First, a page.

Probably best known as one of the members of the anarchic Goodies, he was also a long-standing panellist on Radio 4’s, I’m Sorry I Haven’t A Clue. . .
National Finance spokesman Paul Goldsmith says agility and speed are needed as we rebuild the economy:
. . . Every day that the talents and energies of Kiwis are not being put to use, every day that most hospital beds are empty and normal health and education activities are not carried out, we are paying a heavy price.
The critical thing this coming week is for the Government to clarify what it sees are the steps to progressively reopen the economy after the lockdown. Is it all online commerce first with home deliveries, all elements of the supply chain feeding essential services, construction and general medical work? Then what’s next? Everything that doesn’t involve large crowds, while retaining restrictions on borders?
These steps need to be announced as soon as possible.
We need absolute clarity about what’s in and what’s out at each step, and how social distancing in the workplace will work in practice. Confusion and gross unfairness between businesses may have been forgiven as we raced headlong into lockdown at the start of the crisis, but it won’t be forgiven as we come out.
If clarity around what is safe rather than arbitrary, confusing and often conflicting rules on what is essential was the guiding principle there would be less confusion and unfairness.
If the level four, three and two system that we’ve created is unnecessarily clunky and rigid, we should abandon or adapt it, so that new segments of everyday life can be opened up as quickly as possible without having to go through a great bureaucratic chain of command to shift from level three to two.
Throughout, businesses would benefit from as much signalling of the changes as possible to get ready. . .
Businesses need to plan for reopening. The more knowledge they have and the sooner they have it the better able they’ll be to open sooner and safely.
Of course there is a risk that if we open up too soon we may see infection rates go up. The response to that is extensive testing, tracing and isolation. But as we can all see, the alternative of staying in lockdown longer than necessary is far from risk free. . .
The economic and social costs are already high and rising. There are also health costs in the lockdown through diagnosis and treatment delayed.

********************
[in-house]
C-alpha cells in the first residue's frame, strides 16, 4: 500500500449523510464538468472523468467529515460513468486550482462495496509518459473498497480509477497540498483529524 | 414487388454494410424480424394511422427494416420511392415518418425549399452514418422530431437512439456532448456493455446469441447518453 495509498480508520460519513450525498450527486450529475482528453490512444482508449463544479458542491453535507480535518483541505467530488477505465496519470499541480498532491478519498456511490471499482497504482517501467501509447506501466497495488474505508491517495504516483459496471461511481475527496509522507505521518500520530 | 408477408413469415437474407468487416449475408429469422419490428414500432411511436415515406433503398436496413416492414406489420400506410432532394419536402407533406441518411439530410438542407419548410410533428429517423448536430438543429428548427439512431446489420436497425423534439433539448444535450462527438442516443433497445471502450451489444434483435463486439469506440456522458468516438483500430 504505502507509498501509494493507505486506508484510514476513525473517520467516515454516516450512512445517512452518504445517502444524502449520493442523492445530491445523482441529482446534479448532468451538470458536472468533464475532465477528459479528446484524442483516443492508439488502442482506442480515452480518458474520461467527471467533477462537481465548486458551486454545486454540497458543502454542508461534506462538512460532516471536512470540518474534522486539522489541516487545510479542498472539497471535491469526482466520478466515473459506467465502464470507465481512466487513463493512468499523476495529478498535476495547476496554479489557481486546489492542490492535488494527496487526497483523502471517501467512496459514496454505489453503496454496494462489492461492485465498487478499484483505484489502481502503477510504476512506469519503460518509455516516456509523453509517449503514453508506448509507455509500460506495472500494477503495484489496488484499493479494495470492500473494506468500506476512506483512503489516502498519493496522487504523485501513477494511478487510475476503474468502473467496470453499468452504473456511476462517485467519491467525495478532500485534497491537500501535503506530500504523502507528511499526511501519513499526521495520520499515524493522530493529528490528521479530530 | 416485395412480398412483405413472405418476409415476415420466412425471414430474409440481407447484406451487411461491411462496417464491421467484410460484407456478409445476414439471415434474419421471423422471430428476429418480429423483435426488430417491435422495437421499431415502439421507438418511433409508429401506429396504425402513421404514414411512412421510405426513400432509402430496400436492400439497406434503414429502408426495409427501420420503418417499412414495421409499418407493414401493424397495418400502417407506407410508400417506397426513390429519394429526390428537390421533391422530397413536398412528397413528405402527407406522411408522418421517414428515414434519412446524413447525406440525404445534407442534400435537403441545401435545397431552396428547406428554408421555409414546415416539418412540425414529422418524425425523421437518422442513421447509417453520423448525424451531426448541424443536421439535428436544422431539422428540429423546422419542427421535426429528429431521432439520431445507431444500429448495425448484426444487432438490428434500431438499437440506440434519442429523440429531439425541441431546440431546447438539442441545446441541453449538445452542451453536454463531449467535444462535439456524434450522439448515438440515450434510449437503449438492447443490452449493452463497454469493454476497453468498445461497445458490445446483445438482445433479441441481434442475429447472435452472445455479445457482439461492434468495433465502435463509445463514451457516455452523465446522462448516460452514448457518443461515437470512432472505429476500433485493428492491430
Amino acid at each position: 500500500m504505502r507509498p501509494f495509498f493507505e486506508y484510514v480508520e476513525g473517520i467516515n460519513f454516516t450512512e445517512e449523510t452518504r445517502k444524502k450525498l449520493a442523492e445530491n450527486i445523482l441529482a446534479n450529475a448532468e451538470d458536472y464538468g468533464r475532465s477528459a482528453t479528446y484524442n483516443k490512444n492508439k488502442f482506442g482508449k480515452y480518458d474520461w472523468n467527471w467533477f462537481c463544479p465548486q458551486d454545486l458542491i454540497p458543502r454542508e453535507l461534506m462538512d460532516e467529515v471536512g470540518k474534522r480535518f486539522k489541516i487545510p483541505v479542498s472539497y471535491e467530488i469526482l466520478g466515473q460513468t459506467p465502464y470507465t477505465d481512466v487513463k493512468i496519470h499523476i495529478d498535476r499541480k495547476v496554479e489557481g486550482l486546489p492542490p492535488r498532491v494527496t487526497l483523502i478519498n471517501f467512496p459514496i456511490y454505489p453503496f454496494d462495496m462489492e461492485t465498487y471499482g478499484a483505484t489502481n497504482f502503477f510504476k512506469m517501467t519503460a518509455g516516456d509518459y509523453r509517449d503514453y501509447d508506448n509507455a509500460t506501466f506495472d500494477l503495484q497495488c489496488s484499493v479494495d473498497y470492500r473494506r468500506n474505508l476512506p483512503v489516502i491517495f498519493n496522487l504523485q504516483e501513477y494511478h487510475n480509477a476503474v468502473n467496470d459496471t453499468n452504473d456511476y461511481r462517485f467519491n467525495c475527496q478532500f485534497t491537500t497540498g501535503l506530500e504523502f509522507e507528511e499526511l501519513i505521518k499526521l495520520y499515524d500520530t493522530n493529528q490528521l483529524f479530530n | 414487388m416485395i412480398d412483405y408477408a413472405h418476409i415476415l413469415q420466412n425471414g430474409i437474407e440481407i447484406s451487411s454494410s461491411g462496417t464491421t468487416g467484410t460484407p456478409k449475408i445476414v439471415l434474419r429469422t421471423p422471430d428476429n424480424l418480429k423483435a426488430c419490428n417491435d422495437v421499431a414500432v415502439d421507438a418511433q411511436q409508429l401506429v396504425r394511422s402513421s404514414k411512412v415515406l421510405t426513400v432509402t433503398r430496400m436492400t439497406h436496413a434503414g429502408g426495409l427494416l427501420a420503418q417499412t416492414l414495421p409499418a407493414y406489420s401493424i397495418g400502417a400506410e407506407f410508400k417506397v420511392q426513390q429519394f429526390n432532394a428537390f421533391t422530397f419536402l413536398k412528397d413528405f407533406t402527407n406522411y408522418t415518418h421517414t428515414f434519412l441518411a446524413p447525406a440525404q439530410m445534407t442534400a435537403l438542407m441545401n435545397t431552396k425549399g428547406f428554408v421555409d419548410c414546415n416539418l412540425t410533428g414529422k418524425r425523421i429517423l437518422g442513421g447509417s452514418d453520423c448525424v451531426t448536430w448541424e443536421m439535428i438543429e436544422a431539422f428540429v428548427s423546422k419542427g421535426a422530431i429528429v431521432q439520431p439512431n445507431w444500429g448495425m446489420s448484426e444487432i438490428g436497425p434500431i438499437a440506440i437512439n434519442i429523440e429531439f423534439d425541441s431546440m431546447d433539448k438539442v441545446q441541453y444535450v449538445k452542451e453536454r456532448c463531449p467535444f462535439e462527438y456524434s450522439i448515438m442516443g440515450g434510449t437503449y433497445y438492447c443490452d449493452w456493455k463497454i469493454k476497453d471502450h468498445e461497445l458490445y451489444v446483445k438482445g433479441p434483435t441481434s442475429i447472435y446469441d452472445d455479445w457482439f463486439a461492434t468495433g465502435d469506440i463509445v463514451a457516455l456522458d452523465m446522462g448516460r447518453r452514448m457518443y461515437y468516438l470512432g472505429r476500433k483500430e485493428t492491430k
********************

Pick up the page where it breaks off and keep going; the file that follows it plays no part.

In the medium term, we need pro-growth policies to encourage investment. This is not the time for the state to take over the economy or for a committee of Wellington officials to decide where investment should flow.
No virus can change the formula for success. Most growth, jobs and opportunities will come from people and their businesses taking a risk to invest in rebuilding and expanding their enterprises, hiring new people, starting new ventures, buying new machines.
They’re more likely to make those investments if they feel confident in the direction taken by the Government – that it won’t regulate them to death, over-tax them or keep changing the rules.
The Government should hold off on the countless new costs and rules it was planning to impose on the productive sector in the next year or so, so that they can catch their breath and get started.
The government has a big role in the recovery, but it is not in doing things businesses are better doing, nor can it be in getting in the way of businesses doing them.
Meantime, it’s a good time to invest quality infrastructure, the innovation and R&D sector, and in the skills needed for the modern workplace.
There’s no reason our country can’t return to prosperity soon if we continue to apply agility and urgency to the great task of rebuilding our economy.
Governments don’t usually do agility and speed but governments don’t usually lockdown their countries either.
It isn’t going to be easy to get out of lockdown, it will be harder still to get over the consequences.
If the government isn’t able to be agile and speedy, it must do all it can to allow businesses to be.